Citing Comey’s bungling of the Clinton email investigation, President Trump unceremoniously fired him by press release on May 9, three-and-a-half years into his 10-year term. Trump was attacked in the media for not caring about Comey’s presumably hurt feelings. He based his decision on a U.S. Department of Justice memo authored by Deputy Attorney General Rod J. Rosenstein that found Comey had, among other things, usurped then-Attorney General Loretta Lynch’s authority by taking it upon himself to unilaterally clear Clinton.
Rosenstein excoriated Comey, whose side of the story has long been championed by the media. “I do not understand his refusal to accept the nearly universal judgment that he was mistaken. Almost everyone agrees that the Director made serious mistakes; it is one of the few issues that unites people of diverse perspectives.”
Comey’s endless posturing and palace intrigues damaged the FBI, causing morale to plummet. As a result, “the FBI’s reputation and credibility have suffered substantial damage, and it has affected the entire Department of Justice,” Rosenstein asserted. “That is deeply troubling to many Department employees and veterans, legislators and citizens.”
Exploding in huge, scary fireballs of anger visible from orbit, they ridiculed him, calling him a budding dictator. They claimed he had created a dire constitutional crisis. They demanded his impeachment and imprisonment – or worse.
But once again it appears Trump was right about a media-saturated, manufactured matter of public controversy, one in a series that over the president’s brief time in office has whipped the yet-to-exhausted Left into a frenzy.
Upon Comey’s dismissal, Trump said the FBI “is one of our nation’s most cherished and respected institutions and today will mark a new beginning for our crown jewel of law enforcement.”
As Americans are now painfully aware, the congenitally devious Clintons had created a hacker-friendly, slap-dash private email system while she headed the U.S. Department of State to frustrate Freedom of Information Act requesters, shield Hillary's correspondence from congressional oversight, and steer money to the international cash-for-future-presidential-favors clearinghouse known as the Bill, Hillary and Chelsea Clinton Foundation. The “homebrew” email servers Mrs. Clinton used are at the heart of the scandal over her mishandling of an Islamic terrorist attack in militant-infested Benghazi, Libya on the 11th anniversary of 9/11 that left four Americans, including U.S. ambassador Chris Stevens, dead.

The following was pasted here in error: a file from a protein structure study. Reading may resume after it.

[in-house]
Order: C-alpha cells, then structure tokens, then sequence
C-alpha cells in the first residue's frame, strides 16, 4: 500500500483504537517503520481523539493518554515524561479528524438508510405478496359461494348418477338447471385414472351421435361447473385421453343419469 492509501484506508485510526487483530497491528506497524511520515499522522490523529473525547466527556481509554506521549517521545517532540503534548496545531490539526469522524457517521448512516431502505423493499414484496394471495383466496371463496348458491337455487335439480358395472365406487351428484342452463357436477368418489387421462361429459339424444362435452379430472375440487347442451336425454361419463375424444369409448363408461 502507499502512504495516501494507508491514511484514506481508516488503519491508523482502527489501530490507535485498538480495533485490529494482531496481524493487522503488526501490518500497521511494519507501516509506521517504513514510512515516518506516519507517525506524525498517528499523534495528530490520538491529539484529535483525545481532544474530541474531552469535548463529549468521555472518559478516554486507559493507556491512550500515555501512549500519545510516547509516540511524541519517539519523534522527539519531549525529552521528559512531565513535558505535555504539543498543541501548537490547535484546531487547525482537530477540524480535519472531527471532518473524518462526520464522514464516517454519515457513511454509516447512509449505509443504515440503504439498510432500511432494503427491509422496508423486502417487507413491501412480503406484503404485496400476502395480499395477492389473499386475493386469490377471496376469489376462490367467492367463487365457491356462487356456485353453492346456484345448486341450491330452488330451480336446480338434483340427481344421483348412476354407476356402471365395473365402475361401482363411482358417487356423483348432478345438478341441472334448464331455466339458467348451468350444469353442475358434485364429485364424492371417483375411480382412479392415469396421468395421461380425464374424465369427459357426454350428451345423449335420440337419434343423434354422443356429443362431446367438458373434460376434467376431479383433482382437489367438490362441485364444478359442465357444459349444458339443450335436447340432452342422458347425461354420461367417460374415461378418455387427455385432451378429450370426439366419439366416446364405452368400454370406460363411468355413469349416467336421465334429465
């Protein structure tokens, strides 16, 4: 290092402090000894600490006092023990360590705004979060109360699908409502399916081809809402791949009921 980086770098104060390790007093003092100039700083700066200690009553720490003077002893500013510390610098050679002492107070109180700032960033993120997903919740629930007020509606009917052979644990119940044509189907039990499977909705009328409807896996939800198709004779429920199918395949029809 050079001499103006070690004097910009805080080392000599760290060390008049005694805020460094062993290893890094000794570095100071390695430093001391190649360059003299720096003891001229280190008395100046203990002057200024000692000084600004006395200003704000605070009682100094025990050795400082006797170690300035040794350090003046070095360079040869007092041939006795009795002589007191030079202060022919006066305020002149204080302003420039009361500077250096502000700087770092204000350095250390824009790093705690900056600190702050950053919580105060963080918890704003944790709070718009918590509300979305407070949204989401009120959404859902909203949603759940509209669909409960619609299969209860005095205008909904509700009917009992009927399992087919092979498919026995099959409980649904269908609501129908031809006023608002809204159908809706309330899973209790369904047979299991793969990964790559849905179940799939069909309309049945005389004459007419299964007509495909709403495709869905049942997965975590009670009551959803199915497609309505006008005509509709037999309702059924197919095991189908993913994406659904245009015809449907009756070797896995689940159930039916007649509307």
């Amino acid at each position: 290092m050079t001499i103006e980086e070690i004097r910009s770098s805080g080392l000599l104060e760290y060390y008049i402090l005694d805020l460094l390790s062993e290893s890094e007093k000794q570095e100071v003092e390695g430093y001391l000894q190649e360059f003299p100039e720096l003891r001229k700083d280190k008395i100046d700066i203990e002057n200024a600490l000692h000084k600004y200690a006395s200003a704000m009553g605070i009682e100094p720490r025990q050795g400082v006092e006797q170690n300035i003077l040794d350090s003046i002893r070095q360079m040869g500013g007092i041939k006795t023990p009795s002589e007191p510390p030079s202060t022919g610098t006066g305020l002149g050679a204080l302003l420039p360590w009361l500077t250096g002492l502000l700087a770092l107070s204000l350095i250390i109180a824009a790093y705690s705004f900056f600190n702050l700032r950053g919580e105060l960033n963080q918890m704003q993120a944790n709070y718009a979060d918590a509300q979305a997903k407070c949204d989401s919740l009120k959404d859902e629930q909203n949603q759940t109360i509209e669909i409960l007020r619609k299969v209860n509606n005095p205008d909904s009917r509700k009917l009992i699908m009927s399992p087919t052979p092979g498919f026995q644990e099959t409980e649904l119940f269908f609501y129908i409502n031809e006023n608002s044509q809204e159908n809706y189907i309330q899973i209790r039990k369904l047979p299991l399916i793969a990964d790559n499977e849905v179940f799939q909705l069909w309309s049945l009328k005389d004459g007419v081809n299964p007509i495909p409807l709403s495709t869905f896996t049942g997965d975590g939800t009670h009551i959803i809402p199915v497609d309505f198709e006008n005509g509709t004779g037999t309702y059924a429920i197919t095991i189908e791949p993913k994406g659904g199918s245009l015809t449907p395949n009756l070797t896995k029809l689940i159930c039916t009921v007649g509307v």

Hillary thought she was above the law. Apparently, the new evidence shows Comey thought she was, too.
The case that the handwringing, sanctimonious Comey was thoroughly corrupt, exquisitely marinated in the swamp waters and flesh pools of decadent official Washington, was already fairly solid but with these new revelations it seems even more obvious that he was less top cop than grand inquisitor. He thought of himself as judge and jury, justice be damned. As long as he ended up looking good, all was well, in his eyes.
Senate Judiciary Committee chairman Chuck Grassley (R-Iowa) and Judiciary subcommittee chairman Lindsey Graham (R-S.C.) reportedly sent a letter to current FBI Director Chris Wray yesterday about Comey’s conduct as head of the FBI.
"Conclusion first, fact-gathering second—that's no way to run an investigation," read the correspondence. "The FBI should be held to a higher standard than that, especially in a matter of such great public interest and controversy."
From reading redacted transcripts of interviews conducted last fall with senior aides to Comey – his chief of staff James Rybicki and Trisha Anderson, the FBI’s principal deputy general counsel of national security and cyberlaw – Grassley’s committee discovered that as FBI chief Comey prematurely drafted a letter clearing Clinton of email-related wrongdoing.
The testimony appears to establish that Comey started working on a public statement giving Clinton a clean legal bill of health before the FBI had gotten around to speaking with 17 witnesses in the probe, including Clinton and two of her senior aides, Cheryl Mills and Heather Samuelson. The two senators noted that Comey began working on his exculpatory communique even before Mills and Samuelson brokered what the lawmakers called a “highly unusual” limited immunity deal with the Justice Department that prevented officials from looking into communications between the two aides and Colorado-based Platte River Networks, which oversaw Clinton’s unusual email system after she left Foggy Bottom to run for president.